Barlaam and Josaphat

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Barlaam and Josaphat

(bär`läəm, jō`səfăt), legend popular in medieval times. It corresponds in part to the legend of Buddha. Versions of the story have been found in nearly every language. At the birth of Josaphat (or Joasaph), the son of the Indian king Abenner, it was prophesied that the young prince was destined for greatness not as a royal leader but as a holy man. The king did all that was possible to stop the prophecy from coming true, but the prince, through the teachings of the monk Barlaam, was converted to religion (according to Western legend, Christianity). After the death of Abenner, Josaphat abdicated the throne and lived out the remainder of his days with Barlaam, as a religious recluse.


See the standardized Greek text with translation by G. R. Woodward and H. Mattingly (1914).

References in periodicals archive ?
Barlaam and Josaphat above the portal of the Baptistry of Parma, Italy
20), some discussion of that work might have been expected; even Antonius Diogenes (98-99) and Barlaam and Josaphat (141-142) have excursuses dedicated to them.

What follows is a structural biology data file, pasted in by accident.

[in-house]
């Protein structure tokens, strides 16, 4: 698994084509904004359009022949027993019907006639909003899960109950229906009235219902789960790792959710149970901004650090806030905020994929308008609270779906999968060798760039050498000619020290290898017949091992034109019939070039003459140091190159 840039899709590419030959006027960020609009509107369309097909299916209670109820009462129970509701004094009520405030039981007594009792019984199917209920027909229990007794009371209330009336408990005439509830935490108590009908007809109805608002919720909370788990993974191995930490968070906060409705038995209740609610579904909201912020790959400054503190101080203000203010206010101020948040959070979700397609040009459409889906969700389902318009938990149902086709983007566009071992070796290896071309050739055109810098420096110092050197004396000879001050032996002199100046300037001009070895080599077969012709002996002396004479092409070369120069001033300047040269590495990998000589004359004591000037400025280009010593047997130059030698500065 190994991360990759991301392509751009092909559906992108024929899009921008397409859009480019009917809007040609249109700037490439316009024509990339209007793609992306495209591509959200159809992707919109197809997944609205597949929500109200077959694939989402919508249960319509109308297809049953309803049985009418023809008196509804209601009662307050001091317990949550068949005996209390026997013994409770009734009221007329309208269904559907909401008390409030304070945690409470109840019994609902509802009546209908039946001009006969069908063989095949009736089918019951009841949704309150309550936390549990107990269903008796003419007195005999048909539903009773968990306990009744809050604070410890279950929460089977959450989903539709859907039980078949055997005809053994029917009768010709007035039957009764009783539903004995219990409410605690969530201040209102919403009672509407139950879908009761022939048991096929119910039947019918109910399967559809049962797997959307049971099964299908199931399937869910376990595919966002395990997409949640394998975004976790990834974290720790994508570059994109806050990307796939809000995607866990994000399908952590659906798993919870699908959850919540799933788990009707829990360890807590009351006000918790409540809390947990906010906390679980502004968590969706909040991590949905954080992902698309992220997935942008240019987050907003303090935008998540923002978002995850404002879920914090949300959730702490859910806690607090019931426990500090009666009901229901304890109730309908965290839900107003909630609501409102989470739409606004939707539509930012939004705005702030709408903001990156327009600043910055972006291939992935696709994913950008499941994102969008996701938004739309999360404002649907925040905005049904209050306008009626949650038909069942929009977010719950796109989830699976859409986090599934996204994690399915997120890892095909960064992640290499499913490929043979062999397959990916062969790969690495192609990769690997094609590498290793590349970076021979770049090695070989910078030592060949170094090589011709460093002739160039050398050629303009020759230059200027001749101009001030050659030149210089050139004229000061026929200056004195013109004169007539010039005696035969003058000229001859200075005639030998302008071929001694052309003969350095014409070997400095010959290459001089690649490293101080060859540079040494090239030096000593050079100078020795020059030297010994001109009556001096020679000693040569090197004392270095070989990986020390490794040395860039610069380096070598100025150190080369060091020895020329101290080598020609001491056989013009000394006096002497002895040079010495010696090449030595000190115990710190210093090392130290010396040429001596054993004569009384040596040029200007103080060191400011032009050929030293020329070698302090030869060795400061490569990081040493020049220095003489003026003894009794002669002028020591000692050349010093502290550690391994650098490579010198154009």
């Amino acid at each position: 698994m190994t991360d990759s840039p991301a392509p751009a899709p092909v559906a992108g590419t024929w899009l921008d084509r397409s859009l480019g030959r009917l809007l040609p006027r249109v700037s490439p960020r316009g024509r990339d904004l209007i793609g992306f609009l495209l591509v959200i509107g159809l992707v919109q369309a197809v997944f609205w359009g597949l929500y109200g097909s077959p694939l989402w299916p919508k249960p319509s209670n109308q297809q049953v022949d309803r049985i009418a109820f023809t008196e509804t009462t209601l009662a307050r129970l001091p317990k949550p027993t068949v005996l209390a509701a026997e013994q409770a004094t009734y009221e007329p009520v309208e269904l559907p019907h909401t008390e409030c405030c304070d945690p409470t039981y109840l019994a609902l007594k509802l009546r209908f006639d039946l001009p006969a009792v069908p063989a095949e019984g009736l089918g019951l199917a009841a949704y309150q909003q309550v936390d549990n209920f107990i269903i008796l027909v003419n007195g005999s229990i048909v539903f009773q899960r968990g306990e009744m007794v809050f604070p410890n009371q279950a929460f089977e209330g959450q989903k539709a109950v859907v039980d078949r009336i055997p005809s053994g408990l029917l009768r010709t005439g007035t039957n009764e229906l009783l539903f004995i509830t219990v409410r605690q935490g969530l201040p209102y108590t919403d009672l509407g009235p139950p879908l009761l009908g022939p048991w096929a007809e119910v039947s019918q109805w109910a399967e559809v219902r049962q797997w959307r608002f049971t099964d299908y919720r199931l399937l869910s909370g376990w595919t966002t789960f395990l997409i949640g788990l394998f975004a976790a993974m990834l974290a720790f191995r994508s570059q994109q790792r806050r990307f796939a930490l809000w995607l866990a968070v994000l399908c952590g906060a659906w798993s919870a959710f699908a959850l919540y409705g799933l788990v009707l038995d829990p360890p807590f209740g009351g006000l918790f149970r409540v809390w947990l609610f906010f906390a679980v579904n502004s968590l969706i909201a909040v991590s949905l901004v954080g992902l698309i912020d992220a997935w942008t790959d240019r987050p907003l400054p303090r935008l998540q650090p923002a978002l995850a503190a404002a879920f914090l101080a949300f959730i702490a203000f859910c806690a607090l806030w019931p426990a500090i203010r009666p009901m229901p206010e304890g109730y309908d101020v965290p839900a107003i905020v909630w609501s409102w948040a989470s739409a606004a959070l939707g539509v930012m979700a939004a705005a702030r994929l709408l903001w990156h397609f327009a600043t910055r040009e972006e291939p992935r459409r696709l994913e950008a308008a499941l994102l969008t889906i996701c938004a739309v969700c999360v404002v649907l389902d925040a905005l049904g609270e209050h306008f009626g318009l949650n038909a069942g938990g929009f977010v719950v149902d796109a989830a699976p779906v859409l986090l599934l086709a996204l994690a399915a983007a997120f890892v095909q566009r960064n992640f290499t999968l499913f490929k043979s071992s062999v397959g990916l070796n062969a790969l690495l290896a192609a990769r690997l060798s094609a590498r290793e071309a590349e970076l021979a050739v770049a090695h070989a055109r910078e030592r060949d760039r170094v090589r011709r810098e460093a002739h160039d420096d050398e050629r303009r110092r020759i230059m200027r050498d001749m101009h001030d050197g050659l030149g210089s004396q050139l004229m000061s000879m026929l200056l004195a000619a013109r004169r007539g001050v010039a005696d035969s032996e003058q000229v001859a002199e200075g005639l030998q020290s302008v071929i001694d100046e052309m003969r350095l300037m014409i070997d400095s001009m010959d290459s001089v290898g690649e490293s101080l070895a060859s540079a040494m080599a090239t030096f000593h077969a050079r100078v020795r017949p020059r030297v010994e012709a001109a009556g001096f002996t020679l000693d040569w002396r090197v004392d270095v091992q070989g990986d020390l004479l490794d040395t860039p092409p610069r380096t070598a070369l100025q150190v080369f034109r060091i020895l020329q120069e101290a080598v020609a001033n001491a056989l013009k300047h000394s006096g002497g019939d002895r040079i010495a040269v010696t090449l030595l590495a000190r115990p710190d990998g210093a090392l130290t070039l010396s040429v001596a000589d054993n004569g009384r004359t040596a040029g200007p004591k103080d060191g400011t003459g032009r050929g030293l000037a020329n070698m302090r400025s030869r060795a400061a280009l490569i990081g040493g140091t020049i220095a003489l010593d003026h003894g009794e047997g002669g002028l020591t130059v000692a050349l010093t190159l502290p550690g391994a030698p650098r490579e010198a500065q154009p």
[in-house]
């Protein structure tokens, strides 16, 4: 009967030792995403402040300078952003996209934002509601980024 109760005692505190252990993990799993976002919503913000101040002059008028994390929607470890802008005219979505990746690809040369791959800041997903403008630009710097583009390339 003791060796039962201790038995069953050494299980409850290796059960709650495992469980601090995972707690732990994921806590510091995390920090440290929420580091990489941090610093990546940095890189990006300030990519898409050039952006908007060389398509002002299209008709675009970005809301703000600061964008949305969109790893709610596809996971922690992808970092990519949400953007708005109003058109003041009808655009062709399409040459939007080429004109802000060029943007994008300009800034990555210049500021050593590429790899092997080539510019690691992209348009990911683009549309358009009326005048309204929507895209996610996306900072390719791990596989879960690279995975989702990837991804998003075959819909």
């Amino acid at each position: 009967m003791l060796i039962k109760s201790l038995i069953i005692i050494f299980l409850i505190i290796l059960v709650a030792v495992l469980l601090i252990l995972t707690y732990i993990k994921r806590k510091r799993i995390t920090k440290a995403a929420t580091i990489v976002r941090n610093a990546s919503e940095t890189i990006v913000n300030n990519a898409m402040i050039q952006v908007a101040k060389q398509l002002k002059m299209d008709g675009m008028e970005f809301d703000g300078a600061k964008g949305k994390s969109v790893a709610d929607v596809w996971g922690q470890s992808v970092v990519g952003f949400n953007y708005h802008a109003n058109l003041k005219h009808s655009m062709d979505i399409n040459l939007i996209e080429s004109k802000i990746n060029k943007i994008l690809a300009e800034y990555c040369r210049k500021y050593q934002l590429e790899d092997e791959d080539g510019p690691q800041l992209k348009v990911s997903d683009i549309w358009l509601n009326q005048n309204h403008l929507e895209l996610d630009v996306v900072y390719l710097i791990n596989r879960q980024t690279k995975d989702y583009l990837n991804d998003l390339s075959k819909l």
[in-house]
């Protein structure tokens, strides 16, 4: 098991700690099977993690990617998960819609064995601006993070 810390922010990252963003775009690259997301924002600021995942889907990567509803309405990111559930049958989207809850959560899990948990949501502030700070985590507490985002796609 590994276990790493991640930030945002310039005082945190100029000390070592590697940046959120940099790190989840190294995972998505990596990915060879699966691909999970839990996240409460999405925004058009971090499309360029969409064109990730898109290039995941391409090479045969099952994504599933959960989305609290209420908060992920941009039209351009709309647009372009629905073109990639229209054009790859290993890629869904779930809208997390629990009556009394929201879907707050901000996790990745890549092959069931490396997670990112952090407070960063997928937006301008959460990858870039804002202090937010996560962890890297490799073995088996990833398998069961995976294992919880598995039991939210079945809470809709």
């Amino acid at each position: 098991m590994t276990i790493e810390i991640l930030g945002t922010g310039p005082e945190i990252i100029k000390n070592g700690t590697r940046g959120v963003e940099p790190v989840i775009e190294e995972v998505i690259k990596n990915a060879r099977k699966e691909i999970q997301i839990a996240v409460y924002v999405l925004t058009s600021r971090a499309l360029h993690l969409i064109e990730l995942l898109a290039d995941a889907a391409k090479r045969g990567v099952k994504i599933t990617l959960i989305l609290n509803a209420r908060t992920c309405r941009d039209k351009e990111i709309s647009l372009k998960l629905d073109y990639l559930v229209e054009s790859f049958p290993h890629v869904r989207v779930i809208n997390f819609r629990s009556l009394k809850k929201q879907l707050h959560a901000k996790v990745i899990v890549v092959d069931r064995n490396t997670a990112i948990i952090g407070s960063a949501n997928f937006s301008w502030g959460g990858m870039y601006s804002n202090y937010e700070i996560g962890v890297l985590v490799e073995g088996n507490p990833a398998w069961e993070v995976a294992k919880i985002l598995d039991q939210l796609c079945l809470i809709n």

It is thus both pleasing and appropriate to have this revised translation by the editor, Keiko Ikegami, from her 1990 Tokyo edition and study of Barlaam and Josaphat, in which, incidentally, the reproductions of the plates, one in colour, are far superior to those in this AMS edition.
Although the origin and early history of Barlaam and Josaphat is nothing if not conflicted, the great interest of the present volume lies in its examination of the Japanese version, which appeared, transliterated into the Roman alphabet, in a 1591 collection of saints' lives produced by Jesuit missionaries in Japan, Sanctos no Gosagveono Vchinvqigaqi (`Compendium of the Acts of Saints'), the first Japanese book printed with movable type.
In China, this would lead to the Chinese Rites Controversy and difficulties with Rome, but it may be more than a detail that the entry of Barlaam and Josaphat into Japan took place under the auspices of an order sensitive to cultural nuance, even if, as seems probable, in this case the Buddhist associations were contested.
The question remains, however, as to whether the Sanctos version of Barlaam and Josaphat was used not only as a `text for missionaries to learn Japanese' and `to teach the Japanese students the importance of conversion and the meaning of martyrdom' (p.
Laurent has chosen a subset of lives, and although one could quibble over the criteria used for selection, the twenty-five lives included (of Margaret, Nicholas, Lawrence, Edward the Confessor (two versions), Thais, Giles, Thomas of Canterbury by Benoit, Catherine, Edmond the Martyr (two versions), George, Osith, Faith, Modwenna, Andrew, Audrey, Barlaam and Josaphat, Eustace, John the Almsgiver, Mary Magdalene, the Seven Sleepers, Alban, Edmond Rich, and Richard) constitute almost half of the extant lives written in England.